Of all the Alfred Hitchcock films, 1958’s Vertigo is often considered his greatest achievement.
"How many Alfred Hitchcock films have you seen?" If you, friends, or family are into cinema, then this is very likely a question you have been asked, or indeed, asked others. He has directed so many classic and iconic films, having gone on to become one of the most influential directors in cinema history. Often dubbed "the master of suspense", the filmmaker spent much of his life sculpting the perfect thrillers, but it’s actually a horror film which he is most famously known for. 1960’s Psycho is regularly regarded as one of the greatest efforts in horror history, but two years before that, he made Vertigo .
It was actually unavailable for decades, long considered one of the five lost Hitchcock films which cinephiles often referred to; its unfortunate availability was due to rights. However, since it resurfaced, it has gradually grown to become his most highly regarded piece of work. Vertigo currently sits atop BFI’s top 50 greatest films of all time list, relieving Orson Welles’ Citizen Kane of its lengthy reign. Over the last few decades, it has appeared on many "all time" lists, firmly cemented as the director’s crowning masterpiece. Is it? Of course, it’s all opinion. After all, it depends on how one determines "greatness". If we were to distinguish Hitchcock’s most historically significant piece of work, then it’s likely that Psycho would be put forth in every argument. However, he really has made so many films; he’s one of the great prolific directors. It does come down to personal choice, but as many of these lists are influenced by voters, it’s clear that Vertigo has become the popular favourite.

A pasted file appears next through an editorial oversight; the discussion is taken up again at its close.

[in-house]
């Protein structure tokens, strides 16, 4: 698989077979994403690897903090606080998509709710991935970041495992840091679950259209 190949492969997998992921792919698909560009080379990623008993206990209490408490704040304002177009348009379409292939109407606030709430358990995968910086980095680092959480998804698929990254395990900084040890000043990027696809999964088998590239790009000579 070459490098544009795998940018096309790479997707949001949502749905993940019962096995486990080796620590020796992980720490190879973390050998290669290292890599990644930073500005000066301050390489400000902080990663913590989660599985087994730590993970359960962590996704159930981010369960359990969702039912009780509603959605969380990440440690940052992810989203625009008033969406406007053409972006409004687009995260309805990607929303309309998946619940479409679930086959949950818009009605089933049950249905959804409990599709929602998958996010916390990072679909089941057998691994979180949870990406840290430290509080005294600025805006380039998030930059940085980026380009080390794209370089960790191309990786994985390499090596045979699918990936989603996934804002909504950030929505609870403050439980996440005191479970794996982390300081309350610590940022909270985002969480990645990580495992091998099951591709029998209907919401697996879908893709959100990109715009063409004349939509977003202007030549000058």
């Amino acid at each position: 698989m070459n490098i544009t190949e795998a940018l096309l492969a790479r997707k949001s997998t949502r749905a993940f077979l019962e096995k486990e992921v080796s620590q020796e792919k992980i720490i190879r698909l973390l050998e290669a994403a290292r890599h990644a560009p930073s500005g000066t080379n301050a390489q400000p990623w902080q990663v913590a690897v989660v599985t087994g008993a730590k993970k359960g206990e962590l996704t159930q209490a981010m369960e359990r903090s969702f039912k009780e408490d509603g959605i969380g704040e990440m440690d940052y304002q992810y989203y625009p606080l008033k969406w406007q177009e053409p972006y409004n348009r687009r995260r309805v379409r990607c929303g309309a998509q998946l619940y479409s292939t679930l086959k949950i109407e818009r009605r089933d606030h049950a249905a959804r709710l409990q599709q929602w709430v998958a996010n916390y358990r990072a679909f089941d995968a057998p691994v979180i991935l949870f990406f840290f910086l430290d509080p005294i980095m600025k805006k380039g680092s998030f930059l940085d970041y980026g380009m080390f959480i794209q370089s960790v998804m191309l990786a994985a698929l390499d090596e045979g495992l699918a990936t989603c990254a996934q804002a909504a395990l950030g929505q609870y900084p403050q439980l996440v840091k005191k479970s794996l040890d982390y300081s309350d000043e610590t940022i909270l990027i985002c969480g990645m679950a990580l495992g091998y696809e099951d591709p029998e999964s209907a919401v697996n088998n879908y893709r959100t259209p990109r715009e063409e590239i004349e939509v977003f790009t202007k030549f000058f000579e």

The film stars James Stewart as Scottie, an agoraphobic private detective hired to follow an old friend’s wife. As the plot thickens, his relationship with her becomes far more complicated. It’s best not to dig into the narrative details too much, as Vertigo prides itself on a wealth of shocking reveals. It’s best to go in clueless and leave stunned, as this tends to be the case for almost all first-time viewers who subsequently worship it. Visually it’s his most intriguing, narratively it’s his most engaging and on the whole it truly lingers like no other. It really is a masterpiece, and personally, it does stand out as his greatest achievement. On the other hand, other popular choices which many offer are 1954’s Rear Window , 1959’s North by Northwest and the aforementioned Psycho . These are all incredible pieces in their own right, but if we’re to offer our own personal choices, then there are two clear contenders.
Vertigo is the grandest, but both 1948’s Rope and 1954’s Dial M for Murder offer audiences Hitchcock at his most simplistic best. These films don’t feature any particularly innovative spectacle, but they showcase the master of suspense at his most consistently suspenseful. With a strict emphasis on dialogue driven, simmering tension, these two efforts are quintessential and absolutely deserve to be considered amongst his most prized works. Alfred Hitchcock really did make a lot of great films; we’ll never stop measuring.
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